Stocks: Bernanke buzzkill
Fed chairman Ben Bernanke couldn't spark a stock rally this time.
With an investor base numb to the Fed's multi-year long stimulus programs, U.S. stocks closed slightly lower Wednesday, despite the Federal Reserve's announcement that its economic stimulus programs would continue.
Stock indexes receded during Bernanke's press conference as the Fed chief failed to say what else the central bank could do to help prop up the market.
Peter Boockvar, an analyst at Miller Tabak, said investors grew spooked as they've been seeing diminishing returns overall from Fed policy.
The Dow Jones Industrial Average closed flat. The S&P 500 eked out small gains, giving it its sixth straight positive day, while the Nasdaq dropped 0.3%. Bond prices fell, pushing the yield on the 10-year Treasury note to 1.71% from 1.66%.
The central bank's decision to continue its so-called quantitative easing was widely expected by investors. Several analysts said investors were simply selling the news.
As part of its latest iteration of so-called quantitative easing, the Fed said it will be purchasing longer-dated Treasuries after Operation Twist ends later this month.
Fed officials said they would buy $45 billion of Treasuries each month beginning in 2013, and would also continue buying $40 billion of mortgage-backed securities.
Citing moderate economic activity, the central bank said it will continue buying bonds until the unemployment rate hits 6.5%. It currently stands at 7.9%. In its growth forecasts, the Fed said the unemployment rate will fall to between 7.4% and 7.7% by the end of 2013.
The Federal Reserve also lowered its 2013 growth outlook to between 2.3% and 3%, down from its September forecast of at least 2.5% growth.
Aside from the Fed, investors have been keeping close tabs on fiscal cliff negotiations.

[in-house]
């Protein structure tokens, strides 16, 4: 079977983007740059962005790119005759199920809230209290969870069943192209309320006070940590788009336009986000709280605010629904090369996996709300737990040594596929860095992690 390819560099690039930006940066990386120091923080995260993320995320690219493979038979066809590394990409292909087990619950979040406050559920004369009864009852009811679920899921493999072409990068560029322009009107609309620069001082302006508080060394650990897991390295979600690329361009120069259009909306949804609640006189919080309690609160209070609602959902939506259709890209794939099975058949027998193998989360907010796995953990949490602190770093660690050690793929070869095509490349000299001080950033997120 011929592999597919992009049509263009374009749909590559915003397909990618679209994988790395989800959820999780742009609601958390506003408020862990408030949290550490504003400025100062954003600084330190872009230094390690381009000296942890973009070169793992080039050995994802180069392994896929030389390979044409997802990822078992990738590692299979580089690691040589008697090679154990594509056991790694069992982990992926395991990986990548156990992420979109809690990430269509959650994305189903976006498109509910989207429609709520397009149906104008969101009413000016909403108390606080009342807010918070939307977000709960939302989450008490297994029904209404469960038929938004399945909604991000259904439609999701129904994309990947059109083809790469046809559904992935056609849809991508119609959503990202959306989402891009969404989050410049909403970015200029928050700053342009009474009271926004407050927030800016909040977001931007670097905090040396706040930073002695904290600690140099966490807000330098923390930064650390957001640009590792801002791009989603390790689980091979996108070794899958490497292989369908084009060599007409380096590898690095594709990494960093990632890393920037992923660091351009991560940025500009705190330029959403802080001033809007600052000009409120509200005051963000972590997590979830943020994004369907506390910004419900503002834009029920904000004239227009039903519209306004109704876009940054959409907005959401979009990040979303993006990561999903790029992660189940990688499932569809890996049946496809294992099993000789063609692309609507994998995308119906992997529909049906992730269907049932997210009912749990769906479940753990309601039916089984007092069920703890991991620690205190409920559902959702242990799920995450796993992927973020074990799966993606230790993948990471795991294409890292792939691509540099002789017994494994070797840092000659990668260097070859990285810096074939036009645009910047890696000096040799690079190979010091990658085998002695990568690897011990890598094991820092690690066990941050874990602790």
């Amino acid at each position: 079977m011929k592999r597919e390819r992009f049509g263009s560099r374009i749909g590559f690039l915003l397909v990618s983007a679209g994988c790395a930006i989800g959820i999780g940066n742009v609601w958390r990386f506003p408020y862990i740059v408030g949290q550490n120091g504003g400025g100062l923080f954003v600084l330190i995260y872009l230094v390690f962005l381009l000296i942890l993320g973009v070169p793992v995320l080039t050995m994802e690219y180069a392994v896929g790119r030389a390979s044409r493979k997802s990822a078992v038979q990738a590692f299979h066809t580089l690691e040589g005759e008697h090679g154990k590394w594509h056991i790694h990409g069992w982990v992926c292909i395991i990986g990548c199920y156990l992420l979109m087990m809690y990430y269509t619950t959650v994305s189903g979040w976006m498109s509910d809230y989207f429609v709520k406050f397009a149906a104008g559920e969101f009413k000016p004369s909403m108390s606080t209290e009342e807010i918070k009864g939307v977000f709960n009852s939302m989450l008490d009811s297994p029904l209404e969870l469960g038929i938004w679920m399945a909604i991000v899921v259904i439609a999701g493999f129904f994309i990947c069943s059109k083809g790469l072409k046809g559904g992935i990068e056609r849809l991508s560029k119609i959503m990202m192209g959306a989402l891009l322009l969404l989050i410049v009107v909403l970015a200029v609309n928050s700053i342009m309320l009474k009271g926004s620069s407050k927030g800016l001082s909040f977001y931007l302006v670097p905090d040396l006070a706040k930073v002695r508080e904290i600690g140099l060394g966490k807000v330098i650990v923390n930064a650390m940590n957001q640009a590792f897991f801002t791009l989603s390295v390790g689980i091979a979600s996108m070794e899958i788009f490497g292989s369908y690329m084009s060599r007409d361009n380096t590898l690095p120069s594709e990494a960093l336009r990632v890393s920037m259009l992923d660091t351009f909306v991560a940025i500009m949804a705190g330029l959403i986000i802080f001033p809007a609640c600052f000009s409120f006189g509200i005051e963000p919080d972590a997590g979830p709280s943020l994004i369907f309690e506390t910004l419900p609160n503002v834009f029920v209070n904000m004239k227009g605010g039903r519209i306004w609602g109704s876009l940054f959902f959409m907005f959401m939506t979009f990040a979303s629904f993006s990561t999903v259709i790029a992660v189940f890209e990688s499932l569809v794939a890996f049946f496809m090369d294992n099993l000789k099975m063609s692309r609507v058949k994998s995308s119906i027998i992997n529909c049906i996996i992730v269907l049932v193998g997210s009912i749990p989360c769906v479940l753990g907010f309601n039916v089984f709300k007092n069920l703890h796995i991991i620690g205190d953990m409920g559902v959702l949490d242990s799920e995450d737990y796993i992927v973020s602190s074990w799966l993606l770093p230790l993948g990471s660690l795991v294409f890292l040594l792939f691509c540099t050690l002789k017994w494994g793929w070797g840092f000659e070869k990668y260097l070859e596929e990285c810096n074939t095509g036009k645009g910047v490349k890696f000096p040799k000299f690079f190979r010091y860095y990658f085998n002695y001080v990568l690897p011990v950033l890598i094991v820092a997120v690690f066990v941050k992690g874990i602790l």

During a morning press conference, House Speaker John Boehner and Republican members of Congress gave investors few reasons to be optimistic about bipartisan cooperation over the fiscal cliff negotiations. "The longer the White House slow walks this discussion, the closer our economy gets to the fiscal cliff and the more American jobs are placed in jeopardy," said Boehner.
Lawmakers must reach a compromise to avoid the tax increases and spending cuts that are set to kick in automatically on Jan. 1. Without a deal, many economists worry that the U.S. economy could fall back into a recession.
On the corporate front, Costco posted better-than-expected earnings and revenue for its fiscal first quarter, yet its stock closed lower.
DuPont shares gained ground after the chemical company announced a $1 billion share buyback program and updated its 2012 earnings guidance to the high end of its previous range.
Nasdaq announced plans to acquire three investing communications divisions from Thomson Reuters for $390 million. Shares of both companies closed higher.
Shares of Berkshire Hathaway were briefly halted ahead of an announcement that Warren Buffett's firm bought 9,200 of its Class A shares for $131,000 apiece from the estate of a long-time shareholder.
Netflix shares rose after Morgan Stanley analysts increased their price target on the video rental company.
Shares of Netflix rival Coinstair also rose after it announced plans to team up with Verizon on a product to compete with Netflix's offerings.
European markets ended modestly higher. Asian markets continued their winning streak, even as North Korea fired a long-range rocket -- an unnerving event for many countries in the region.
The dollar fell against the euro and the British pound, but gained versus the Japanese yen.
Oil prices for January delivery added 98 cents to $86.77 a barrel, while gold priced for February delivery rose $8.4 to $1,716.60.
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